Friday, May 14, 2010
Glenn Beck Supports Anti-Government Free Speech But If You Question 9-11, You’re A Nut
Beck condemns Elena Kagan and Cass Sunstein for advocating the banning of anti-government free speech, but lumps Van Jones in with them for being a 9-11 truther [which is anti-government free speech!]
by Larry Simons
May 14, 2010
On Thursday’s #1 FOX News variety/comedy hour Glenn Beck, Beck demonstrated yet another of his Beckorian multi-personality contradictions, the kind that only fake libertarians can deliver.
Beck devoted his entire show to illustrating who he believes to be some of the key players in the plot to begin a world government, many of whom are directly related to Obama. Among his list of evil plotters is 9-11 truther Van Jones. Van Jones’ contribution to his evil plot to incorporate a one-world government? His belief that 9-11 was an inside job! Wow! That means I too am involved in the plot for a one-world government, and yet nobody told me I was included. Not one invitation to a Bilderberg meeting…nothing…hmmmm.
In the clip below, Beck says:
“For instance, Van Jones, when he was caught on tape, 9-11 truther, and he had a 9-11 truther, you know, his signature on a list..his excuse, he said he just didn’t know what he was signing. He was tricked into signing it, and he’s…he thought he was helping 9-11 families.”
at 8:41 into this clip, Beck includes people like Van Jones in with others like Kagan and Sunstein who are destroying America
Beck completely omits any mention of what constitutes a 9-11 truther as being someone who is “dangerous” or “scary”. He heavily implies in the above excerpt that being a 9-11 truther is synonymous with being someone who hurts 9-11 families, despite the fact that a majority of the family members of 9-11 victims question the official government account of 9-11 as well, and more has been done for these families by truth activists than “official story” believers and the government combined.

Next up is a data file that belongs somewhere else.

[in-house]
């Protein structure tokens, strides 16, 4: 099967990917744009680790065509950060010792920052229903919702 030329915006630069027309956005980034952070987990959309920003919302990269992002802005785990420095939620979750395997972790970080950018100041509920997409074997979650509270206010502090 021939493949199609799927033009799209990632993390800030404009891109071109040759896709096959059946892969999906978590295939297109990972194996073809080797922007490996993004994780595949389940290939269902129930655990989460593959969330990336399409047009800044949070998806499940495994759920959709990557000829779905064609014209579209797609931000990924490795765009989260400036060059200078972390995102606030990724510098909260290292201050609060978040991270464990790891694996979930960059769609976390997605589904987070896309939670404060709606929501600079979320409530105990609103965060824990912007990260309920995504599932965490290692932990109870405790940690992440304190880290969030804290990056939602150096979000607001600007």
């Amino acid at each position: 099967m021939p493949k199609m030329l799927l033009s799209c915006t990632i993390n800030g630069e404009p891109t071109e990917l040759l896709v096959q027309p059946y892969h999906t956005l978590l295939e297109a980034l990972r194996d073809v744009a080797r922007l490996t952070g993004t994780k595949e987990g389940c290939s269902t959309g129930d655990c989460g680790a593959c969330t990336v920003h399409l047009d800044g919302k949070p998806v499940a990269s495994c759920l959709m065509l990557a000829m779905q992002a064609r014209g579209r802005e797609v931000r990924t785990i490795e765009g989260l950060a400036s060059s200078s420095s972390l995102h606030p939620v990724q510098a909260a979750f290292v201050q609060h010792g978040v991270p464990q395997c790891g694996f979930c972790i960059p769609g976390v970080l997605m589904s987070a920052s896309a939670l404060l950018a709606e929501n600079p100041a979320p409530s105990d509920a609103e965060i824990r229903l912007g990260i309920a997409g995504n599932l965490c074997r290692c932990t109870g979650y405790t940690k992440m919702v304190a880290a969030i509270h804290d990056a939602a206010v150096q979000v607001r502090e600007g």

Also omitted by Glenn Beck in the course of the entire show, was any mention of the Bilderberg Group, Council on Foreign Relations, Trilateral Commission and any other of the long list of secret societies that exist in the world that convene to create and enforce world policy.
Later in his program, Beck mentions newly Supreme Court nominee Elena Kagan and White House Administrator of Information and Regulatory Affairs, Cass Sunstein as being two of the biggest anti-First Amendment advocates in the country [of which Beck would be correct]. In fact, both Kagan and Sunstein want the government to regulate free speech, even taxing and censoring it if the government deems particular viewpoints “radical”.
Beck then shows a quote by Sunstein from a 2008 white paper he wrote titled “Conspiracy Theories”. He reads:
“What can the government do about conspiracy theories, and what should it do? Government might ban conspiracy theories somehow defined. Government might impose some kind of tax, financial or otherwise, on those who disseminate such theories. Government might itself engage in counterspeech, marshaling arguments to discredit conspiracy theories. Government might formally hire credible private parties to engage in counterspeech. Government might engage in informal communication with such parties encouraging them to help.”
What is amazing about the fact that Beck specifically mentioned Sunstein’s very words “..marshaling arguments to discredit conspiracy theories”, is the fact that he said this about Van Jones earlier [in the top clip, at 3:57 into it], “…he [Jones] was not discredited, he was just moved.”
So, on one side of Beck’s two faces, he is saying, “it is OK to criticize and question your government and even believe in conspiracy theories. If you do, your speech should be heard without condemnation or censorship, and people like Kagan and Sunstein have no right to impose regulation on anything you say”, and on the other, he is saying, “If it is a crazy and wacky conspiracy theory [in other words, one Beck doesn’t believe in] then it is perfectly OK for Kagan and Sunstein to attempt to discredit you, tax you and censor you."
This adds to the already mile-long list of glaring contradictions from the mouth of the fake libertarian circus clown Glenn Beck. According to Beck, it is 100% A-OK for you to believe in anything you want about the government. You may hold any conspiracy theory you find to be true, BUT if you don’t believe in the exact same conspiracy theories that Beck does [like the one the entire segment was about, the conspiracy of a coming one-world government], then you are a raving, radical madman who deserves to be censored and discredited by the very likes of Kagan and Sunstein, who he just condemned for proposing such unconstitutional policies.
At the very beginning of this clip, Beck condemns Sunstein for wanting to tax and regulate government conspiracy theories [of which he condemned Van Jones for believing in]